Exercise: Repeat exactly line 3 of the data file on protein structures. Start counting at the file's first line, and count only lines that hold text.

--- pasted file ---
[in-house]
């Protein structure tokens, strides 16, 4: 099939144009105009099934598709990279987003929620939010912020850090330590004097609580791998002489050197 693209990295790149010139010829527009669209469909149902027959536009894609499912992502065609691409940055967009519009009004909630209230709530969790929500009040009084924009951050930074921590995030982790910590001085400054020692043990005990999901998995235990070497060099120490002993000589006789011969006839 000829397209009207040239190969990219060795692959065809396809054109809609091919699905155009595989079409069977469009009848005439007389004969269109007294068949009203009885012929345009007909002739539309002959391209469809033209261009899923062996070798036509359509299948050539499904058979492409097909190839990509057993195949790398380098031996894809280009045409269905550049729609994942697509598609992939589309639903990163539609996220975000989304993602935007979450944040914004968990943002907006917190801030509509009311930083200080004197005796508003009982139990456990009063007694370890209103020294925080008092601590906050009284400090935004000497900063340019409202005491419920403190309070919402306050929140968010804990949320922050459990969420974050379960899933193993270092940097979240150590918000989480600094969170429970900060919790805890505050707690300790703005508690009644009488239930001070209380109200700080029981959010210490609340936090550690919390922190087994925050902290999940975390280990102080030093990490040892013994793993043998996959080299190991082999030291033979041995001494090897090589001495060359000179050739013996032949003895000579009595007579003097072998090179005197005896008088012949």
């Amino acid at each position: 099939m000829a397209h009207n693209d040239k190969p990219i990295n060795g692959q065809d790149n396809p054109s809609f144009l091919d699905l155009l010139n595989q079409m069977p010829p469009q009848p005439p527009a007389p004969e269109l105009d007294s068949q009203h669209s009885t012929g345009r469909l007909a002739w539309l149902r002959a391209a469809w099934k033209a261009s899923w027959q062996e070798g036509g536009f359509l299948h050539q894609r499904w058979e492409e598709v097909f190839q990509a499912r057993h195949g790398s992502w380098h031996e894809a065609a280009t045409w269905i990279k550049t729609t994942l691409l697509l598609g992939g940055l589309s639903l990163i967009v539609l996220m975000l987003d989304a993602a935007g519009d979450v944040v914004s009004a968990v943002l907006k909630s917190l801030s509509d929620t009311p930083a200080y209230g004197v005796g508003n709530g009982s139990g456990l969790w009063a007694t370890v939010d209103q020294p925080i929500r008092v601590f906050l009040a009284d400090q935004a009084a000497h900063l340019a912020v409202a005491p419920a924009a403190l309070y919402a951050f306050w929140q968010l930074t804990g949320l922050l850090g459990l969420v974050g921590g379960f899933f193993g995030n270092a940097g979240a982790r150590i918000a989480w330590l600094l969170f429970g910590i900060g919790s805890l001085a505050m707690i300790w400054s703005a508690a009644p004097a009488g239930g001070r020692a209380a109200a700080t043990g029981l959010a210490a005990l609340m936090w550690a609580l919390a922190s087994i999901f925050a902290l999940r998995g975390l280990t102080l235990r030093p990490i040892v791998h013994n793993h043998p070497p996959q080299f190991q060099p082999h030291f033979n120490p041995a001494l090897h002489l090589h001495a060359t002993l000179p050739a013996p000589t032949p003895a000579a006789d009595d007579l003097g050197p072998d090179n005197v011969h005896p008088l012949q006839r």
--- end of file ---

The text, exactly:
């Amino acid at each position: 099939m000829a397209h009207n693209d040239k190969p990219i990295n060795g692959q065809d790149n396809p054109s809609f144009l091919d699905l155009l010139n595989q079409m069977p010829p469009q009848p005439p527009a007389p004969e269109l105009d007294s068949q009203h669209s009885t012929g345009r469909l007909a002739w539309l149902r002959a391209a469809w099934k033209a261009s899923w027959q062996e070798g036509g536009f359509l299948h050539q894609r499904w058979e492409e598709v097909f190839q990509a499912r057993h195949g790398s992502w380098h031996e894809a065609a280009t045409w269905i990279k550049t729609t994942l691409l697509l598609g992939g940055l589309s639903l990163i967009v539609l996220m975000l987003d989304a993602a935007g519009d979450v944040v914004s009004a968990v943002l907006k909630s917190l801030s509509d929620t009311p930083a200080y209230g004197v005796g508003n709530g009982s139990g456990l969790w009063a007694t370890v939010d209103q020294p925080i929500r008092v601590f906050l009040a009284d400090q935004a009084a000497h900063l340019a912020v409202a005491p419920a924009a403190l309070y919402a951050f306050w929140q968010l930074t804990g949320l922050l850090g459990l969420v974050g921590g379960f899933f193993g995030n270092a940097g979240a982790r150590i918000a989480w330590l600094l969170f429970g910590i900060g919790s805890l001085a505050m707690i300790w400054s703005a508690a009644p004097a009488g239930g001070r020692a209380a109200a700080t043990g029981l959010a210490a005990l609340m936090w550690a609580l919390a922190s087994i999901f925050a902290l999940r998995g975390l280990t102080l235990r030093p990490i040892v791998h013994n793993h043998p070497p996959q080299f190991q060099p082999h030291f033979n120490p041995a001494l090897h002489l090589h001495a060359t002993l000179p050739a013996p000589t032949p003895a000579a006789d009595d007579l003097g050197p072998d090179n005197v011969h005896p008088l012949q006839r």